Alison Kentish (Caribbean 360) shared an interview of sustainability rebel Laurah John by Inter Press Service (IPS). Laurah John speaks about her project, Jua Kali, which aims to face climate resilience issues in St Lucia.
Jua Kali is a social enterprise tackling waste management and helping to reduce reliance on St Lucia’s only landfill, which will reach the end of its lifespan in 2023. The company, with its slogan ‘Trashing the Idea of Waste,’ hosts waste collection drives through pop up depots that encourage residents to bring in glass, plastic and tin cans in exchange for supermarket shopping points.
This is happening as St Lucia, like other small island states, faces climate resilience issues with freshwater quality and deterioration in marine and coastal ecosystems. Jua Kali is the brainchild of Laurah John. She talks to IPS about why she established Jua Kali and the challenges that she has faced on the project.
Excerpts of the interview follow:
Inter Press Service (IPS): Tell me about your background.
Laurah John (LJ): I am a purpose driven, creative rebel and sustainability change agent or at the very least I try to embody those traits through my work with Jua Kali Ltd. – a profit-for-purpose, social enterprise that seeks to provide innovative and sustainable resource recovery solutions to address waste management issues in Small Island Developing States through strategic partnerships.
Before Jua Kali, I was a Social Development Practitioner/Short-term Consultant for the World Bank and Caribbean Local Economic Development project. I was also employed with the Ministry of Social Transformation.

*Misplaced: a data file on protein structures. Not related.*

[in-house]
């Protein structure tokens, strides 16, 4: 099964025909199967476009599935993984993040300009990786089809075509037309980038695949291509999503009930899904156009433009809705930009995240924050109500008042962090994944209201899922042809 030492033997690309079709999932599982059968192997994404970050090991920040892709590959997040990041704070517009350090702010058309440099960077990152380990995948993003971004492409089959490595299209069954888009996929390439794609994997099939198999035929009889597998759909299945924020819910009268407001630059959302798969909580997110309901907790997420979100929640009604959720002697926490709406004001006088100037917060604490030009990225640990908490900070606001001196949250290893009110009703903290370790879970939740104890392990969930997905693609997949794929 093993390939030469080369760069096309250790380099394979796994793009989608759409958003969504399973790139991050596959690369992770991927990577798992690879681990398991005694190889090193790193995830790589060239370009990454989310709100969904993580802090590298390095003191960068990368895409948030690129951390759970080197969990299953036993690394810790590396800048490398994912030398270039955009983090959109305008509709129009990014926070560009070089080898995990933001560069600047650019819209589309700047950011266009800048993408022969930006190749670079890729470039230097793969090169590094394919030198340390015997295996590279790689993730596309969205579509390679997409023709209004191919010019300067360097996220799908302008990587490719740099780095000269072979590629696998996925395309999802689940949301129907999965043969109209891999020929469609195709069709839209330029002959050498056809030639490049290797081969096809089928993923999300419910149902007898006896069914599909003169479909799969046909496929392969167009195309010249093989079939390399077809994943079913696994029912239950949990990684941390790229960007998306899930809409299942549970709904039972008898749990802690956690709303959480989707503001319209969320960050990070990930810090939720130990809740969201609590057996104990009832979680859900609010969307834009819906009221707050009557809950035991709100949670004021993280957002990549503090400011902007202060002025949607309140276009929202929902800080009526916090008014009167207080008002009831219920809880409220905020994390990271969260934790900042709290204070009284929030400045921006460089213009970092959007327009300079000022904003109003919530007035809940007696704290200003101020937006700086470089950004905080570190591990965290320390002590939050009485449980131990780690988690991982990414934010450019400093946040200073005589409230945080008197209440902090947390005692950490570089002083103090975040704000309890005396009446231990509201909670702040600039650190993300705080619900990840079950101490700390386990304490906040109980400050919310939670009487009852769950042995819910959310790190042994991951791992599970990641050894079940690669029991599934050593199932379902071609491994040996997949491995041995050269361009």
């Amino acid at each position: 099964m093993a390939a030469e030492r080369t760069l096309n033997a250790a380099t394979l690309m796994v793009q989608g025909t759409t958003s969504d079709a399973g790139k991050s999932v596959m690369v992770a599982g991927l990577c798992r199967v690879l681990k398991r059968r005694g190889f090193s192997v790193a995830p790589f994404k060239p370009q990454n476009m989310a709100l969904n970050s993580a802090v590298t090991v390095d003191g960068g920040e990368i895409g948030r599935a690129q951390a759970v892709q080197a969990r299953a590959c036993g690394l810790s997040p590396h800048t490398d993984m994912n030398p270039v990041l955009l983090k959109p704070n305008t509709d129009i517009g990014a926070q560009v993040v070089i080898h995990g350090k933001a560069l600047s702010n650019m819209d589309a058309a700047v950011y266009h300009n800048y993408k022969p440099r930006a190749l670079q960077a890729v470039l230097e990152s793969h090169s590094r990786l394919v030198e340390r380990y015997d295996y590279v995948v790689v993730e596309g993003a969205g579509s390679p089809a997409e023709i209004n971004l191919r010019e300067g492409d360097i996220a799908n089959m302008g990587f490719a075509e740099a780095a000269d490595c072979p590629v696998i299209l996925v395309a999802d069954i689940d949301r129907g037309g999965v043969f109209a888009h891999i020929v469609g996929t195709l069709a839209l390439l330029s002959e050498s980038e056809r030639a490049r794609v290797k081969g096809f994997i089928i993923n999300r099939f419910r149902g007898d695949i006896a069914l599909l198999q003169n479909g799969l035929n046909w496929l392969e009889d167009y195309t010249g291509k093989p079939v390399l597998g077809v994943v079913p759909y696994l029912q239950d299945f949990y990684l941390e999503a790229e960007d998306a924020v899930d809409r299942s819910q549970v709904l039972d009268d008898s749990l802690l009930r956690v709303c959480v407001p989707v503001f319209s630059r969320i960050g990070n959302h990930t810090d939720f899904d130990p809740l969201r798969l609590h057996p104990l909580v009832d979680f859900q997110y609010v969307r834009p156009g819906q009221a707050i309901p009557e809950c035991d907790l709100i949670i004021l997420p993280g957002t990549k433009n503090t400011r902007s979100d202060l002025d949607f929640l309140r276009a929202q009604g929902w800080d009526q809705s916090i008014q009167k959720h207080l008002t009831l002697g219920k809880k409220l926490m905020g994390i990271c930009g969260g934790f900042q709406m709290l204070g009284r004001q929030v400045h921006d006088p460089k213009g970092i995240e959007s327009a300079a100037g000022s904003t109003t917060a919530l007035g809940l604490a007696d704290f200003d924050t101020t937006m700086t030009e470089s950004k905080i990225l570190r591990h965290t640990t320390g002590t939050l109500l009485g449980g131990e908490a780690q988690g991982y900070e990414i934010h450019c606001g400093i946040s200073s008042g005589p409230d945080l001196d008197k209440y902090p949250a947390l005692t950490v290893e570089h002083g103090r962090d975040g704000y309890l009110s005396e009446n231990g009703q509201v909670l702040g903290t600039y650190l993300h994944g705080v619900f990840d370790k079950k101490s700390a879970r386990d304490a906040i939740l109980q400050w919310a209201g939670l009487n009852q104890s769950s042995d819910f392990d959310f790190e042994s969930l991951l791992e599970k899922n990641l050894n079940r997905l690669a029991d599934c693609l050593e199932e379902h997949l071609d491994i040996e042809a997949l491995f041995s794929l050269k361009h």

IPS: What led you to establish Jua Kali Ltd.?
LJ: In 2012, I completed a Master’s in Urban Studies from the Simon Fraser University in British Columbia, Canada. My master’s thesis, “Wasted Lives: Determining the Feasibility of Establishing a Test Case Resource Recovery Programme in the Urban Poor Community of Faux-a-Chaud, Saint Lucia” sought to explore Resource Recovery as a tool for alleviating urban poverty, enhancing environmental sustainability and bettering communities. This research formed the basis of a business idea that led me and an eight person team to win the 8th [United Nations Educational, Scientific and Cultural Organisation] UNESCO Youth Forum Startup Weekend in 2013 and led to the creation of Jua Kali Ltd. in August 2014.
IPS: Tell me about your slogan, ‘Trashing the Idea of Waste’.
LJ: We acknowledge waste as a design flaw in how we built our societies and do not see it as acceptable. We are challenging the public to re-think the concept of waste and question consumption patterns and how that contributes to the problem. We are empowering consumers to recognise that they have the right to leverage (their dollar) and demand that producers create better quality products that address the end-of-life reality of their goods.
Producers take limited resources to create goods that are bought then thrown out. If we no longer believe that waste is acceptable, it means that this product, once utilised, needs to feed into some other process for continuity – closing the loop! [. . .]
For full article and review, see https://www.caribbean360.com/news/building-resilience-through-waste-diversion-and-reduction